has blasted racist trolls targeting Black actors in the cast of The , dubbing them ‘mental’.
This week, following the launch of the prequel series on Prime Video, on the LOTR social media channels condemning anyone who has shared messages of racist, vitriolic abuse about the show’s diverse cast.
The statement called out the ‘relentless racism’ directed at Black members of the cast, while stars of the original films – including Elijah Wood, Sean Astin, Billy Boyd and Dominic Monaghan – with the message ‘You are all welcome here’ written in Elvish.
Comedian Baddiel has said that in his opinion, those who are complaining about the fact that an elf in The Rings of Power is Black are ‘f**king mental’, while admitting he’s not a fan of the fantasy genre.
‘People complaining about diversity casting in the Lord of the Rings prequel are clearly – I know this is an unacceptable word but it’s not as unacceptable as complaining about diversity casting in the Lord of the Rings prequel – mental,’ he wrote.
Continuing in a follow-up tweet, he said: ‘I speak as someone who has never liked The Lord of the Rings I’m afraid, because I’m not really a massive fan of fantasy. But I do know that in a fantasy, anyone can be anything, so complaining that an elf is black is…sorry to use it again…f**king mental.’
Baddiel shared his assumption that the people being online racist abuse are ‘white fans’ who don’t want their ‘ownership’ of the story they follow to be ‘challenged’.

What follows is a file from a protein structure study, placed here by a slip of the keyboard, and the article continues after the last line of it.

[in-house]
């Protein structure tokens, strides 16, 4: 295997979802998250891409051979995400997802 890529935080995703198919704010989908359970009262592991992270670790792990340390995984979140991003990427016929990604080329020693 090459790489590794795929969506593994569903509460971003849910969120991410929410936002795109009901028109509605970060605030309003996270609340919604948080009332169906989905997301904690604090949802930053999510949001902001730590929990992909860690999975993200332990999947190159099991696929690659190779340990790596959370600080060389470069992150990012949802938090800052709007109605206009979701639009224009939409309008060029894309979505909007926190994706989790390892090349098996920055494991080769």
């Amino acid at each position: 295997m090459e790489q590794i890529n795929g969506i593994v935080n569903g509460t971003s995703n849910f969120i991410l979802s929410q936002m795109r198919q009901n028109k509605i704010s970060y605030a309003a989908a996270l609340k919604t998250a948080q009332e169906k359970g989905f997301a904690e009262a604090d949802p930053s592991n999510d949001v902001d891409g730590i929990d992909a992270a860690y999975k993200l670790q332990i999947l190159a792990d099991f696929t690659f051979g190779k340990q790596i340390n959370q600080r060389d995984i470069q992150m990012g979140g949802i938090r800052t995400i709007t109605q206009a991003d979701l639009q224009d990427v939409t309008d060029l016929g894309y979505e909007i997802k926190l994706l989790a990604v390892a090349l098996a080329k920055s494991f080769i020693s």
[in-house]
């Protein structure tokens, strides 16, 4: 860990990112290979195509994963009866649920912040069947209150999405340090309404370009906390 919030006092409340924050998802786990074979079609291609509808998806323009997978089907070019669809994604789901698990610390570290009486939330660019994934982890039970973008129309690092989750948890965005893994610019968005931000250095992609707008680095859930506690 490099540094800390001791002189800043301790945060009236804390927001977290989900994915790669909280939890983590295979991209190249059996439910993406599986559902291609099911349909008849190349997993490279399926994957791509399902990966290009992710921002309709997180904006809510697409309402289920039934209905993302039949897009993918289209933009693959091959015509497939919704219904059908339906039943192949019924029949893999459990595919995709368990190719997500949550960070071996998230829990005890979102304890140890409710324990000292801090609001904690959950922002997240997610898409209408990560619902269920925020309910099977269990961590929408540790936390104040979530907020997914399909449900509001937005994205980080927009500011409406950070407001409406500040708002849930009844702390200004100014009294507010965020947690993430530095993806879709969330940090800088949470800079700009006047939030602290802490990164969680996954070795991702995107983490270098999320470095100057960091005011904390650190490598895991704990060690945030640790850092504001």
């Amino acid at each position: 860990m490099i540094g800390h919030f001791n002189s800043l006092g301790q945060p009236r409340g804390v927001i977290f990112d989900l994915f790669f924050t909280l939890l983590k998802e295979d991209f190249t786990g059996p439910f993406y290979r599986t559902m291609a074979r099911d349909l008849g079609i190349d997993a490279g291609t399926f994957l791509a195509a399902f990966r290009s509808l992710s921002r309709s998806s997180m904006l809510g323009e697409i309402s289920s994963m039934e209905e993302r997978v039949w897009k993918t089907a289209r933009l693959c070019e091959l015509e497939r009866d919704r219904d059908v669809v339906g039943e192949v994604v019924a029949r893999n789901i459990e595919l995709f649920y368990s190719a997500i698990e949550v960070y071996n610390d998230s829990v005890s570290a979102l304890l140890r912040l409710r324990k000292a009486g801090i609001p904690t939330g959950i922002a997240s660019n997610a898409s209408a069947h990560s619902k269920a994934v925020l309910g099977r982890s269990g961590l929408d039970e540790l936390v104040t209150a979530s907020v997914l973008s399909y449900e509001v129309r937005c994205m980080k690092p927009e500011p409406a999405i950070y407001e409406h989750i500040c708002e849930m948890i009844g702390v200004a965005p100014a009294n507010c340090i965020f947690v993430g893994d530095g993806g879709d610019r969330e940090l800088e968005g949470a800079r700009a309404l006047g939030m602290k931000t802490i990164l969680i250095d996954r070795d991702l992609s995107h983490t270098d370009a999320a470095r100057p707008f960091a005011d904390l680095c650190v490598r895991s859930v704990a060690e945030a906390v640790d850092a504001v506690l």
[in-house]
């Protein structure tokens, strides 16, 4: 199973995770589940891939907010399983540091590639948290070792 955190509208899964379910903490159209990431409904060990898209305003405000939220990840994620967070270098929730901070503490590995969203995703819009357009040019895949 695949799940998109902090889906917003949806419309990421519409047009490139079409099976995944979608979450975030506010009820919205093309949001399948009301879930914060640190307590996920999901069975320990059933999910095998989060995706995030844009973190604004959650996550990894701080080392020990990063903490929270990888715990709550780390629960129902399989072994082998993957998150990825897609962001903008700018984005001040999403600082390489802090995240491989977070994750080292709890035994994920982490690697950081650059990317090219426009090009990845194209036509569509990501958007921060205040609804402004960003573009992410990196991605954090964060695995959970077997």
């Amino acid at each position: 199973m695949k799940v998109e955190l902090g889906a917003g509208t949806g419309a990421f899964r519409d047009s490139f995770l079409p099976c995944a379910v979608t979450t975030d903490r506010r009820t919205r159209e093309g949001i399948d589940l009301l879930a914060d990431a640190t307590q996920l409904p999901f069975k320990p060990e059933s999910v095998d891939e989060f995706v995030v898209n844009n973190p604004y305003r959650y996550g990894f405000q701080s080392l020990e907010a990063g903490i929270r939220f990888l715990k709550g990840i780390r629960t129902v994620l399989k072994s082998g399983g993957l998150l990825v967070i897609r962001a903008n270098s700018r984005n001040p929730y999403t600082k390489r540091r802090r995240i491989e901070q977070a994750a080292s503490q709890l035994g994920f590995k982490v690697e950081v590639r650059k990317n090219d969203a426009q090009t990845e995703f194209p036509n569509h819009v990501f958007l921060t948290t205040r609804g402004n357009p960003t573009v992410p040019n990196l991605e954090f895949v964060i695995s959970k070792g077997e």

‘I think as well that fandom obviously is a space where (projected) ownership of the story is obsessive, so I assume these are white fans who feel somehow that their ownership is being challenged by everyone in it not looking exactly like them,’ he wrote.
Ismael Cruz Córdova, who became the first person of colour to play an elf in the Lord of the Rings franchise, having portrayed Silvan Elf Arondir in Rings of Power, recently spoke out about the ‘pure and vicious hate speech’ he has experienced over the past couple of years.
‘I fought so hard for this role for this very reason,’ he told .
‘I felt that I could carry that torch. I made sure that my elf was the most Elven, the most incredible, because I knew this was coming.’
Sir Lenny Henry, who stars in the series as a Harfoot named Sadoc Burrows, also told : ‘They have no trouble believing in a dragon, but they do have trouble believing that a Black person could be a member of the court. Or that a Black person could be a hobbit or an elf. And actually, storytellers can do what they want, because they’re storytellers.’
The Lord of the Rings: The Rings of Power is available to watch on Prime Video.